# Homework Help: Taylor series question

1. Jan 11, 2013

### cytochrome

What does it mean to calculate the Taylor series ABOUT a particular point?

I understand the formula for the Taylor series but how do you solve it about a particular point for a function? It's the about the particular point that confuses me.

Could someone please explain this and provide examples?

Thanks!

2. Jan 11, 2013

### jbunniii

A Taylor series of a function $f$, about the point $x = 0$ is a representation of $f$ as a sum of polynomials centered at $x = 0$, namely $x, x^2, x^3, x^4, \ldots$

Thus it will have the form

$$f(x) = a_0 + a_1 x + a_2 x^2 + a_3 x^3 + a_4 x^4 + \ldots$$

More generally, we can express $f$ as a sum of polynomials centered at some other point, say $x = c$. Then it will look like

$$f(x) = a_0 + a_1 (x - c) + a_2(x - c)^2 + a_3 (x - c)^3 + a_4 (x - c)^4 + \ldots$$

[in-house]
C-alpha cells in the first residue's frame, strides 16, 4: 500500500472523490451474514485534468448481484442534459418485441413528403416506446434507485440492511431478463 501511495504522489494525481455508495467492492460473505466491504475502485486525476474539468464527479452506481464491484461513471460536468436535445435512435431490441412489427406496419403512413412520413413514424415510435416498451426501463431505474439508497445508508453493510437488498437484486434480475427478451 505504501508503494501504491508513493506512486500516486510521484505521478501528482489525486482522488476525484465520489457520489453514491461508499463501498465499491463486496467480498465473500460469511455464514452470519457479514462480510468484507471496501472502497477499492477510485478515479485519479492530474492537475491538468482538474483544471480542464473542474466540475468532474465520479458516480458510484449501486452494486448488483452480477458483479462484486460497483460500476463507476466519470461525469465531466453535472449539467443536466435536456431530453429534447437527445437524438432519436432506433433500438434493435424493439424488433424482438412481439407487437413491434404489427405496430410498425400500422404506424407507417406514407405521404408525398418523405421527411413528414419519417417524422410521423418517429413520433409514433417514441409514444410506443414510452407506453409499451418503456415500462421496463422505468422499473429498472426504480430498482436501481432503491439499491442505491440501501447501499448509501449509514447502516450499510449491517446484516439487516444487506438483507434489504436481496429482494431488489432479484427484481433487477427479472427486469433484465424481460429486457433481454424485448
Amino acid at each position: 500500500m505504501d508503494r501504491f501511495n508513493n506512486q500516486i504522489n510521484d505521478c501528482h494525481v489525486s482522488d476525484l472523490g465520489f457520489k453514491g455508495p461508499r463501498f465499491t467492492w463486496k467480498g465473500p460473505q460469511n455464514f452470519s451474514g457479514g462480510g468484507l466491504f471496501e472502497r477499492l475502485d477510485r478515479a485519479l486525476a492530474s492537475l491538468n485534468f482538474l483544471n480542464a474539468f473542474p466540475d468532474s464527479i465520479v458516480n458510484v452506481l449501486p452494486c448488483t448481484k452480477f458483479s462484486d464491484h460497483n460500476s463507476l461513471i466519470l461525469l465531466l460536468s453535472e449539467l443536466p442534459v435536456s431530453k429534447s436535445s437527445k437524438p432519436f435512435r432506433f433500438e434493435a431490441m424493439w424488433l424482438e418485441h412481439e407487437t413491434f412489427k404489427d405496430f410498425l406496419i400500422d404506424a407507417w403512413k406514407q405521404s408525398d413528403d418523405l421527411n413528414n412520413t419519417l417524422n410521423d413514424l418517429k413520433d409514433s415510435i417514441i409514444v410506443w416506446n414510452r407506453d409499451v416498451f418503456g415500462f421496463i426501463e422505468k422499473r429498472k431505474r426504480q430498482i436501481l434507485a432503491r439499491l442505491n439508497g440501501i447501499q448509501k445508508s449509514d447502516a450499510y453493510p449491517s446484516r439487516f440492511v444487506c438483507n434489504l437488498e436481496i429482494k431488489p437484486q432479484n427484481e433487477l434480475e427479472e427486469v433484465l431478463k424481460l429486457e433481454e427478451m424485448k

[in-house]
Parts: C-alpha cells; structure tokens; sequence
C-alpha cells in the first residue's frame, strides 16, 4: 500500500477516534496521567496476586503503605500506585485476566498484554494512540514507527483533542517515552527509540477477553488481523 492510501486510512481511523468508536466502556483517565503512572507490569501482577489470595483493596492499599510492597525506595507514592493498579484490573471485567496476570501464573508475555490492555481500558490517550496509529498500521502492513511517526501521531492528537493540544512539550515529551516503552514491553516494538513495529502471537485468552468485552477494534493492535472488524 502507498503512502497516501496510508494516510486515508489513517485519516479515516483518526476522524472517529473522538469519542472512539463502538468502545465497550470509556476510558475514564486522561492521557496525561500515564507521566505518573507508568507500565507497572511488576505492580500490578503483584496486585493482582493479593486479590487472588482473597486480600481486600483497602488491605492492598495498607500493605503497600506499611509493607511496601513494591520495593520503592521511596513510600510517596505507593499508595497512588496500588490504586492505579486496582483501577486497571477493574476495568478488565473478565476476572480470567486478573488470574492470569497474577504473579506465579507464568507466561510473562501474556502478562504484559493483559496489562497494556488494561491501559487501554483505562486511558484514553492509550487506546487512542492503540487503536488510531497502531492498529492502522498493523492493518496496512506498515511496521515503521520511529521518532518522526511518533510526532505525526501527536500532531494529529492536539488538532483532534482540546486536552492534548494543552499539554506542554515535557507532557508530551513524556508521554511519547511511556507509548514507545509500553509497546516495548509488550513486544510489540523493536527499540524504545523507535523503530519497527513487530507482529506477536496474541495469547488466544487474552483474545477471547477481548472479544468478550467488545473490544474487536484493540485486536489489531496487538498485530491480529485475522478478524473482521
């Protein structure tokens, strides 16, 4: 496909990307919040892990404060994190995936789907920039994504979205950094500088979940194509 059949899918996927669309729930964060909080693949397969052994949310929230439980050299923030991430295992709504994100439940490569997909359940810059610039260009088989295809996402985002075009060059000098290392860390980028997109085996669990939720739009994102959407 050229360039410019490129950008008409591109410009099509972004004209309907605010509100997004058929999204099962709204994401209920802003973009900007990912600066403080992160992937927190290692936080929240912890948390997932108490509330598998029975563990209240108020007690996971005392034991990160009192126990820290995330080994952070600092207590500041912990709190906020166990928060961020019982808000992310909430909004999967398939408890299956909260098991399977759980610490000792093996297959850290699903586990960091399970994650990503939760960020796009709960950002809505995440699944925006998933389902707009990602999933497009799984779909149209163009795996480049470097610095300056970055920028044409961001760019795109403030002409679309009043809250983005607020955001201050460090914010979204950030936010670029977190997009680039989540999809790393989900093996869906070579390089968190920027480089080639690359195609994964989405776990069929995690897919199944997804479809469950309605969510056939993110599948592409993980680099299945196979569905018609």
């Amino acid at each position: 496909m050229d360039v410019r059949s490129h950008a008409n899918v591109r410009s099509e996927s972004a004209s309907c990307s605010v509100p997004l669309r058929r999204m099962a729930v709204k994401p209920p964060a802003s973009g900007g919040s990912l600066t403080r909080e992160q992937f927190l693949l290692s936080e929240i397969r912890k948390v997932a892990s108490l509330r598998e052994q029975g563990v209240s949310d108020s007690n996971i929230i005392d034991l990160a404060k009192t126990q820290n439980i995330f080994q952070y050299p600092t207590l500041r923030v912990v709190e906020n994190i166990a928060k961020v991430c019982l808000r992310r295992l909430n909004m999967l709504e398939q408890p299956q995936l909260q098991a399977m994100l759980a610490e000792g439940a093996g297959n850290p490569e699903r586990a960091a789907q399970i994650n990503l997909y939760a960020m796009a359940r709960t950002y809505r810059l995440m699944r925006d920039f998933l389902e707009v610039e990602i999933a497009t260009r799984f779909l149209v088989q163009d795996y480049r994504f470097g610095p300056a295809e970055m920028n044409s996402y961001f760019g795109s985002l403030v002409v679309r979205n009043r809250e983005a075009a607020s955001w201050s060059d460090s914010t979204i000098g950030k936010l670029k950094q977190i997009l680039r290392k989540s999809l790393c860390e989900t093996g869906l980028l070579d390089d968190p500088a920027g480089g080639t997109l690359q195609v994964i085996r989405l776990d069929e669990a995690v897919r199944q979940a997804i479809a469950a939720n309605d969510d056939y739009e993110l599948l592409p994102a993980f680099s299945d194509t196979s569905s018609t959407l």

This is a more general form: if I set $c = 0$ then it reduces to the previous equation. Note that the values of the coefficients generally change if I change $c$. Here is the formula for the k'th coefficient:

$$a_k = \frac{f^{(k)}(c)}{k!}$$

where $f^{(0)}$ is taken to mean $f$, and $f^{(k)}$ means the k'th derivative of $f$. So to calculate $a_k$, you find the k'th derivative of $f$ and evaluate it at $x = c$.

3. Jan 11, 2013

### jbunniii

As a simple example, take $f(x) = e^x$. This is a nice example because all of the derivatives also equal $e^x$. Thus, if I center the Taylor series at $c$, the coefficients will be
$$a_k = \frac{f^{(k)}(c)}{k!} = \frac{e^c}{k!}$$
and the series will therefore be
$$e^x = \frac{e^c}{0!} + \frac{e^c}{1!}(x - c) + \frac{e^c}{2!}(x - c)^2 + \ldots$$
For the special case $c = 0$, we have $e^c = e^0 = 1$ so the coefficient simplifies to
$$a_k = \frac{1}{k!}$$
and the series will therefore be
$$e^x = \frac{1}{0!} + \frac{1}{1!}x + \frac{1}{2!}x^2 + \ldots$$

4. Jan 11, 2013

### Simon Bridge

The Taylor series is only defined to be about a particular point. The Taylor series expansion of y(x) about point x=a would be: $$y(x)_a = \sum_{n=0}^\infty \frac{f^{(n)}}{n!}(x-a)^n$$ It will be exact at that point - see:

... this is the Taylor series expansion (red line), taken about x=0, for the exponential function. See how after each term is added in, the red line has the same value as the blue at x=0? As an exercise, try doing the expansion for $y(x)=e^x$ about $x=2$, and compare.